One of the latest trends in lighting technology is ‘tunable white lighting’ – but what is it, and why is it causing such excitement in the lighting world?
Paul Murphy, co-founder and director of lighting and building control technology specialists, Intecho, discusses the impact it’s having and the huge benefits tunable-white is delivering.
The technology behind tunable white lighting is relatively new and, at present, being used in selected sophisticated/specialist settings where the advantages of this technology is of most benefit. There is no doubt in my mind, however, that tunable white will become far more mainstream over the coming years and will, ultimately, be available in residential as well as healthcare and commercial settings.
At Intecho, we are really excited about the possibilities of this sophisticated lighting technology and proud that we are programming it into some of the projects we are currently working on.
We all think of ‘white’ as being simply one colour but, like black, it comes in a number of different guises.
With tunable white, the ‘colour temperature’ of the white light emitting from the luminaire can be varied from a warm tone to a cool tone using a number of controllable channels.
Tunable white light, measured in Kelvins, allows any colour temperature to be programmed, from a very warm 2000K through to 4000k which delivers a brighter, bluer light that mimics daylight.
The idea behind this sophisticated lighting is that it imitates natural daylight which, it goes without saying, varies throughout the day. What it recognises is that natural light impacts on our mood, alertness and general sense of wellbeing.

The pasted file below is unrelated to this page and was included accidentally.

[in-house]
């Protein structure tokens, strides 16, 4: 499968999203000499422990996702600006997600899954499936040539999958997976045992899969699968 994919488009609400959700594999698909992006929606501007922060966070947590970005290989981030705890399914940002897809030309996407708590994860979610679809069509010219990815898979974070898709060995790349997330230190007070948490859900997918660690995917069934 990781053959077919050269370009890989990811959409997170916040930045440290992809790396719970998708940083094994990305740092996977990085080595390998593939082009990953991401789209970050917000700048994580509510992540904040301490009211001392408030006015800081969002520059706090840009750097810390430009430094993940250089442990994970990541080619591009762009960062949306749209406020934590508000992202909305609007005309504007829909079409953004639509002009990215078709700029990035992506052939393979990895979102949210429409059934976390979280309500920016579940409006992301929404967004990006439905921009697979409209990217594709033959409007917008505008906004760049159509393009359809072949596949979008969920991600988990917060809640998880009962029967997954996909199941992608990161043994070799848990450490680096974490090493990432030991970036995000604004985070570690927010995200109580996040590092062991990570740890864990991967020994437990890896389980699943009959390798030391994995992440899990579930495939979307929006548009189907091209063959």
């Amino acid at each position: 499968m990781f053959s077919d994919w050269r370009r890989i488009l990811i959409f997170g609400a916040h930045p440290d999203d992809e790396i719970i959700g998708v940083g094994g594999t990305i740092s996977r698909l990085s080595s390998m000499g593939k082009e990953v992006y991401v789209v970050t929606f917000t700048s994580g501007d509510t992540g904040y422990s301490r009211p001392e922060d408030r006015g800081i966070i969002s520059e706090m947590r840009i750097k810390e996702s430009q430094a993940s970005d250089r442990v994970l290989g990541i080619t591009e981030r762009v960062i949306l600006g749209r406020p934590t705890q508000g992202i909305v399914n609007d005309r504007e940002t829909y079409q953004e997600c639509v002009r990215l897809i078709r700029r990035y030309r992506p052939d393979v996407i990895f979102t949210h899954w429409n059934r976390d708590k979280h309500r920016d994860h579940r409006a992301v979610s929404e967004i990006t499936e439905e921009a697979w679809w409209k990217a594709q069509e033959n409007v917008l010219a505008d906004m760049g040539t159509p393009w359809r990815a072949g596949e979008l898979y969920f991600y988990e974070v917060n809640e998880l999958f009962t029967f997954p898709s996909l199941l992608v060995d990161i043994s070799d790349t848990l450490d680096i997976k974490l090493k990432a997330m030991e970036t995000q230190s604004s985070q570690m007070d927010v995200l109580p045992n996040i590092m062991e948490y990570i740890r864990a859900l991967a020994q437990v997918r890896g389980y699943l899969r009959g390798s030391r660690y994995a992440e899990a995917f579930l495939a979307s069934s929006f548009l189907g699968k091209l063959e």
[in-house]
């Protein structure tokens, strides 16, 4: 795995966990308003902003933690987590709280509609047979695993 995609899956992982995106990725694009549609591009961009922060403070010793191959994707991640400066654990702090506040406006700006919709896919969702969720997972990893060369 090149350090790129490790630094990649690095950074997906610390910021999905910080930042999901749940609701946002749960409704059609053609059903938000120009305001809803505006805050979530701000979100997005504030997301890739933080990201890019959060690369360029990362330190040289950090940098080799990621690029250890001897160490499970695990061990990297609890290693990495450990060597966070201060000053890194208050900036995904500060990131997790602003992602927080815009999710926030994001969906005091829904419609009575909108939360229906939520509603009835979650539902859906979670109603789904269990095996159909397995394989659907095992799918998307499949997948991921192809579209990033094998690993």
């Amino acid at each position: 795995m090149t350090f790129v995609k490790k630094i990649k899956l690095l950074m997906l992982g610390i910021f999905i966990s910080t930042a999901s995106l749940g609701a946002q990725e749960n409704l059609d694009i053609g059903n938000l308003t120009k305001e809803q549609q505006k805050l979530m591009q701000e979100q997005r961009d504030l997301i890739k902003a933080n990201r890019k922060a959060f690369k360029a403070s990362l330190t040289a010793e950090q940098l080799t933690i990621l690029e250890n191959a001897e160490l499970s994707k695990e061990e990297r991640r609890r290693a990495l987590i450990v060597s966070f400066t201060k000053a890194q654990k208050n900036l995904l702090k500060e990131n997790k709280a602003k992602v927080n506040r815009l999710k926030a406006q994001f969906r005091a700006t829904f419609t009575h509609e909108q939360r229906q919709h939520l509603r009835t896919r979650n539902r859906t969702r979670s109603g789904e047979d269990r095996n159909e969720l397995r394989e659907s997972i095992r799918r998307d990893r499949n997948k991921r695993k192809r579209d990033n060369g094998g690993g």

If you know anything about your circadian rhythm, the internal clock that runs in your brain, you will know that it fluctuates between sleepiness and alertness and is the thing that controls your sleep/wake cycle.
And, whilst the brain controls our circadian rhythm, outside factors such as daylight also have an impact.
And it’s this ‘natural technology’ of the brain that’s being harnessed with this new technology.
We are currently using tunable white technology in a significant UK project at a new healthcare setting, DMRC, where the lighting is being used to have a positive health benefit and assist patients during their recovery and recuperation. It has also been proven that tunable white can help to accelerate the wellbeing, thus the recovery.
It’s not only healthcare where it’s being deployed. Education establishments are getting involved and using it to influence learning and behaviour and the benefits in commercial office settings are huge.
It won’t be long until tunable white is commonly used in residential and hospitality settings too. Who wouldn’t want to be lulled to sleep or gently awoken by lights which seamlessly shift to mimic natural light?